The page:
The harvest of my potatoes and courgettes from my small garden provide me with the hope of an oasis in the desert. For it seems like every other grain of sand is yet another story of disappointment, denial and destruction.
Where, I wonder, are the leaders who are prepared to stand up for citizens, whoever those citizens are? Where has the decency gone? Where is the care for others? Instead, we’re witnessing a rapid descent of standards coupled with a rapid rise in governments approaching dictatorship.
I’m disappointed in elected representatives across the world, but in particular, in the UK and USA. Our Prime Minister, elected as such only by 90,000 of his own Conservative Party after the resignation of Teresa May, blunders about, breaking the law. Yet he hasn’t even got the humility to acknowledge this. Last week, the Supreme Court, our highest UK Court, with 11 Law Lords, declared that he had broken the law in proroguing Parliament. This means that Boris Johnson advised the Queen to suspend Parliament to prevent MPs from debating anything, let alone how we leave the European Union. He lied to the Queen! Yet he says it was to give time for a New session of Parliament to restart. He is in complete denial.
Mr Johnson is in denial, too, about his minority government. His best friend seems to be none other than one President Donald Trump, who also seems to be in denial about many things. In both cases, it’s becoming increasingly difficult to separate fact from fiction. In both cases, they blame the opposition when they don’t get their own way. In both cases, they seem determined to thwart democracy. Their methods may be different, but the effect is the same. In both cases, other representatives are investigating alleged misdemeanours.
What is happening in countries that are supposedly democracies? Many people despair in the UK as we’re told the ‘will of the people’ must prevail. It’s clear though, that we are a country divided. We are a world divided. We are divided by wealth, gender, race, skin colour, geography and more. I am in no doubt that these two white, Western males, along with their band of ‘advisors’ are abusing their positions. Their use of language is an affront that intimidates and appalls in equal measure, yet it provides a role model for far-right nationalist males to emulate.
Wherever we stand on the political spectrum, incitement to aggression or violence will never be acceptable. Watching from the side-lines is not acceptable either. It’s for all of us to make our feelings known in every way possible.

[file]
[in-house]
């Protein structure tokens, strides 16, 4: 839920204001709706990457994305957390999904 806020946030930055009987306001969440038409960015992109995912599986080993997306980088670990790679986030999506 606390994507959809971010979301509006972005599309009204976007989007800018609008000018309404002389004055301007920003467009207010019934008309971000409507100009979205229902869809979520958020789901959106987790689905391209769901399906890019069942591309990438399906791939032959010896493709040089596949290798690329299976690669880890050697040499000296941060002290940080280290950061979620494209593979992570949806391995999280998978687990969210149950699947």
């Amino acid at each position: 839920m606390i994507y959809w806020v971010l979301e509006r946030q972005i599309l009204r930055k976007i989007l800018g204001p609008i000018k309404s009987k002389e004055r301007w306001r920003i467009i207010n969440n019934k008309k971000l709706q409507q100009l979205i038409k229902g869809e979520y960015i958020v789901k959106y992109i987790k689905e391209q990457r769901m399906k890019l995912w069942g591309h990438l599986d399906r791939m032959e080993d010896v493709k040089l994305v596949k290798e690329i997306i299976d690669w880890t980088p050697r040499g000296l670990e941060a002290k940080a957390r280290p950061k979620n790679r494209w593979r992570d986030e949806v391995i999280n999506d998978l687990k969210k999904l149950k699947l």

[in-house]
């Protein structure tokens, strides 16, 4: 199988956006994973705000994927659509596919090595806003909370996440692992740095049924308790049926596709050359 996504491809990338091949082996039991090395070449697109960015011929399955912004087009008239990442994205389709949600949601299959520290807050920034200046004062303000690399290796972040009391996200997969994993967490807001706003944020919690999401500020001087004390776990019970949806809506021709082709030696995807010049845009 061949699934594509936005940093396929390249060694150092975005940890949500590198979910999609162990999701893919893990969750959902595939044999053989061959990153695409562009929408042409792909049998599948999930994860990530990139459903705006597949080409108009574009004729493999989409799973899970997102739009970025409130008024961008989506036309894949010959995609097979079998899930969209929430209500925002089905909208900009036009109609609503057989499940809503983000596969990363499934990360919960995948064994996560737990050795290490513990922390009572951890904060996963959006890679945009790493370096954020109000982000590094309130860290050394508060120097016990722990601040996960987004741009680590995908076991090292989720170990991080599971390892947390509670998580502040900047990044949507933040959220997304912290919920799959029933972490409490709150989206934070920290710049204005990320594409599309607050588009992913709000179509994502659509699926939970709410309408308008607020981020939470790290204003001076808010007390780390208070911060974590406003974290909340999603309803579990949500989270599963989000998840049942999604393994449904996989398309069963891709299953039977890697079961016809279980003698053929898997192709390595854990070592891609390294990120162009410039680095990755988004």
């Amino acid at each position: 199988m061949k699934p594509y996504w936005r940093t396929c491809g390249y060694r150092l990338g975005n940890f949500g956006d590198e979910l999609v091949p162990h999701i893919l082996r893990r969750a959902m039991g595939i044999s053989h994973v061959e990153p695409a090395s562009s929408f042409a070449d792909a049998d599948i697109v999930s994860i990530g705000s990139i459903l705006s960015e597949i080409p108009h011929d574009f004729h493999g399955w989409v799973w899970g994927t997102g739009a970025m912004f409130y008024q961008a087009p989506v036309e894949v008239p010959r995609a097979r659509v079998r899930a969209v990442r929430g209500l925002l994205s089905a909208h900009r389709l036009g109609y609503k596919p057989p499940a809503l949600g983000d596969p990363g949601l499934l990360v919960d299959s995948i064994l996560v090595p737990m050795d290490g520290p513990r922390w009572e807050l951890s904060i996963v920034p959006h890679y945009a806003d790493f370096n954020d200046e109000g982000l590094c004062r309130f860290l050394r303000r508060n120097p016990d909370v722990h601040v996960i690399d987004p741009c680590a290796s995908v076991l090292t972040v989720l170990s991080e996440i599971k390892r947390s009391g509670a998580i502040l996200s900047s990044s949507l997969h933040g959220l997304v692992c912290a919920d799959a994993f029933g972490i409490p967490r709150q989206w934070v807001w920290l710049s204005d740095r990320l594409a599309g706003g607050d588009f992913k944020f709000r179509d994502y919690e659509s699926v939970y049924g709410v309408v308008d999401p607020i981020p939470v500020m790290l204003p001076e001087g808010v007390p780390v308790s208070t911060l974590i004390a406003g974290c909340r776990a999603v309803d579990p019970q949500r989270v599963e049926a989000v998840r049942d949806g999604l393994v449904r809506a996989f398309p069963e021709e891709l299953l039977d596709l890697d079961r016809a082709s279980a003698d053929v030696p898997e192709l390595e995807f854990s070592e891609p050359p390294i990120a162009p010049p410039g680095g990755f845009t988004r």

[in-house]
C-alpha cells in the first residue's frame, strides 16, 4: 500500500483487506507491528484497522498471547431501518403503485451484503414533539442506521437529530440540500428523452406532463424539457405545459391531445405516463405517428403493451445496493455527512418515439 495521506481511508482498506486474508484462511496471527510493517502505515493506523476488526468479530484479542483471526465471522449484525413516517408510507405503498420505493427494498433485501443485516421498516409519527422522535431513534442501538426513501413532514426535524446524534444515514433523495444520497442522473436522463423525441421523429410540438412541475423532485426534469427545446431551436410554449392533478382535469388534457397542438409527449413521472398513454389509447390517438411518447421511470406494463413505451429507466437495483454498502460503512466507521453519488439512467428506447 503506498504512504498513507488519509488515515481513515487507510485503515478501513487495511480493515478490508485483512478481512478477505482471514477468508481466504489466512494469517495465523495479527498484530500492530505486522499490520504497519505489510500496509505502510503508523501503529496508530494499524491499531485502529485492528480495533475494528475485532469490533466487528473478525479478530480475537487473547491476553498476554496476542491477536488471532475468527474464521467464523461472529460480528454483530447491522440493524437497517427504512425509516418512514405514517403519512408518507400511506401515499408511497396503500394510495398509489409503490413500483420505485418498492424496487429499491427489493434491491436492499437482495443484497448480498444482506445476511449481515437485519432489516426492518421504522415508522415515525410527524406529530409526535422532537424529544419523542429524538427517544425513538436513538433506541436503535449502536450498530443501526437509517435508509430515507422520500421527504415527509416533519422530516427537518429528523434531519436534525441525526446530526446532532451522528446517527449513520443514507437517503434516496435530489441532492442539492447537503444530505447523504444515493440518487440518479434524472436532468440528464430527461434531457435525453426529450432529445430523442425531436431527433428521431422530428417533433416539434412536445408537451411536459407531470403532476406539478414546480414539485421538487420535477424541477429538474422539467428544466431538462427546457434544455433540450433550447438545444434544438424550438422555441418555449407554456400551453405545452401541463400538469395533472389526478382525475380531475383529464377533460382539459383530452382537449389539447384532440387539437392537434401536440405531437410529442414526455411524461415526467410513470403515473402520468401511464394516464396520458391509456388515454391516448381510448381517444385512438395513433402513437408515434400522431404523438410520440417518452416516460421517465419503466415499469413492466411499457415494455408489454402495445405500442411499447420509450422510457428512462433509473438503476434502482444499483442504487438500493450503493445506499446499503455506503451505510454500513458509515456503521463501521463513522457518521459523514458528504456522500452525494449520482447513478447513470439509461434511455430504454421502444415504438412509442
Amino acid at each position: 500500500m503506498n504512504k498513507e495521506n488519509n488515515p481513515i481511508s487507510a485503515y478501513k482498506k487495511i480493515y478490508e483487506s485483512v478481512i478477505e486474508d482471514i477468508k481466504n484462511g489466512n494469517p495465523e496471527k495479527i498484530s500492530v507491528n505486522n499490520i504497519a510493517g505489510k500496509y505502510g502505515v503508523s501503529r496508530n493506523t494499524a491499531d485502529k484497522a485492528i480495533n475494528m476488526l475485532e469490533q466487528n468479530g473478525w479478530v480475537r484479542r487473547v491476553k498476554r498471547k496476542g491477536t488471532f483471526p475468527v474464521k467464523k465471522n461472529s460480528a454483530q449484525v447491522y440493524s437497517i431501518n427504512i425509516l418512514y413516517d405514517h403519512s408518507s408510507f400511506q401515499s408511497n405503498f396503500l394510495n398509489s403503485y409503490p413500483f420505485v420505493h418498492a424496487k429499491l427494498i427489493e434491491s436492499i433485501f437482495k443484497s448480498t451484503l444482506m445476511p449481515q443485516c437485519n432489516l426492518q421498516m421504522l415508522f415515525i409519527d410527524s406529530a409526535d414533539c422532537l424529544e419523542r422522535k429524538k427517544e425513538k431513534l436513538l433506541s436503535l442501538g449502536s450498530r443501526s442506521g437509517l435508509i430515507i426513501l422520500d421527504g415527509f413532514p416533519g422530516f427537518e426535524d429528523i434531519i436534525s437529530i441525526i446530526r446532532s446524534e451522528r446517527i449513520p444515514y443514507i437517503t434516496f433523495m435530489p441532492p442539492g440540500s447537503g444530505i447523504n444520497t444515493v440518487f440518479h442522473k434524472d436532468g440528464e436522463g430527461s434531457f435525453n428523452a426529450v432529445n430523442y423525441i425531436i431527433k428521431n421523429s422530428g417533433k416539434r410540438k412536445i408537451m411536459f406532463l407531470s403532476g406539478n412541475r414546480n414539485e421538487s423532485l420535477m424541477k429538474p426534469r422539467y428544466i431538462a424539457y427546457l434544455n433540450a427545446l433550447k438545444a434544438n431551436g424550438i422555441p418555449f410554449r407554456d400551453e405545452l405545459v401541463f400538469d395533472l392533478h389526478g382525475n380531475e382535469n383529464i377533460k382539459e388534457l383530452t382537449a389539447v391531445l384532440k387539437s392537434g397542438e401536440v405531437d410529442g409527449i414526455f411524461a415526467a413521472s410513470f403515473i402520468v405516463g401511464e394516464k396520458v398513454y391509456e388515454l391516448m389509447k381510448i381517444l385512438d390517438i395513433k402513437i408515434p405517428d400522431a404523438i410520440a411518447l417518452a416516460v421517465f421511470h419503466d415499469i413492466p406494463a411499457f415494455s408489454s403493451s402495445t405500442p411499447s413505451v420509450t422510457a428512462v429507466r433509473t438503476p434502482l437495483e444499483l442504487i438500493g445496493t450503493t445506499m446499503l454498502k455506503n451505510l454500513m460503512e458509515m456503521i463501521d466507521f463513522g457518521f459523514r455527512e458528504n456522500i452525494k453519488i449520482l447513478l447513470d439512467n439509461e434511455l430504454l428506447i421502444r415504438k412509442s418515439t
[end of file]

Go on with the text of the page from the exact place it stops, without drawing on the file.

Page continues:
So I’m no longer disappointed, I’m raging. I’m raging about the effects these two men have on so many people. I’m raging about inequality, where the poor get poorer, where discrimination is legitimised and those who disagree are demonised. I’m raging as I watch the destruction caused by fires raging in the Amazon, contributing massively to climate change. Meanwhile, deforestation continues and President Trump seems to be encouraging Brazilian President Jair Bolsonaro to allow more development there. Prime Minister Johnson supports fracking, despite small earthquakes occurring on these sites already. Their actions deny us the right to look after the earth. They deny people the right to live without the fear of flooding or mudslides, killing families, ruining lives.
Many of us in the UK have celebrated the Harvest Festival, giving thanks for what we have. In many parts of the world, there is nothing. The crops don’t grow because of too much rain or too little. Yet the main messages are not those of ‘help your neighbours’. Instead they seem to be Make America Great Again, Make Britain Great Again, Make Brazil Great Again and on it goes.
This is a time for us to put the love of God and our neighbours into action. The time to accept that Jesus was radical and challenged continuously. He led with compassion and love for others, challenging and calling out all that was wrong.
Selfishness and greed will get us nowhere. Whilst it’s not for us to judge, it’s for us to challenge. My little personal harvest brings me hope. Together, whether we grow plants or not, we can share all we have, including our love, to bring that hope to others.
Rev Maggie Roderick is a Church of Scotland minister, whose most recent parish was in a Central Scotland village. She now lives with her husband in Stirling, providing pastoral and preaching cover where it is needed. Maggie is passionate about social justice. She also loves to plant vegetables and flowers in her small garden.
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